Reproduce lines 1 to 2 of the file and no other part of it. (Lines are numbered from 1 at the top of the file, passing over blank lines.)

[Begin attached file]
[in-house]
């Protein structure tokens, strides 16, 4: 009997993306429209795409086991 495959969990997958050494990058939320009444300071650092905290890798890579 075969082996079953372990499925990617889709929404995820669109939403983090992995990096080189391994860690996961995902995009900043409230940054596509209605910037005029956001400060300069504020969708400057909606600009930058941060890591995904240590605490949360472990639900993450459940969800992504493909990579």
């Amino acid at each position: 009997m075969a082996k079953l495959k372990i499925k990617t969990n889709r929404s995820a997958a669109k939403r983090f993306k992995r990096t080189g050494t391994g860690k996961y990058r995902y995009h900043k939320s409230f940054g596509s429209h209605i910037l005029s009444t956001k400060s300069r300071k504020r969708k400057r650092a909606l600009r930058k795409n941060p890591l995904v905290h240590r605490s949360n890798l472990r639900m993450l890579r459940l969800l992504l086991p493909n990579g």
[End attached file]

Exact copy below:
[in-house]
């Protein structure tokens, strides 16, 4: 009997993306429209795409086991 495959969990997958050494990058939320009444300071650092905290890798890579 075969082996079953372990499925990617889709929404995820669109939403983090992995990096080189391994860690996961995902995009900043409230940054596509209605910037005029956001400060300069504020969708400057909606600009930058941060890591995904240590605490949360472990639900993450459940969800992504493909990579």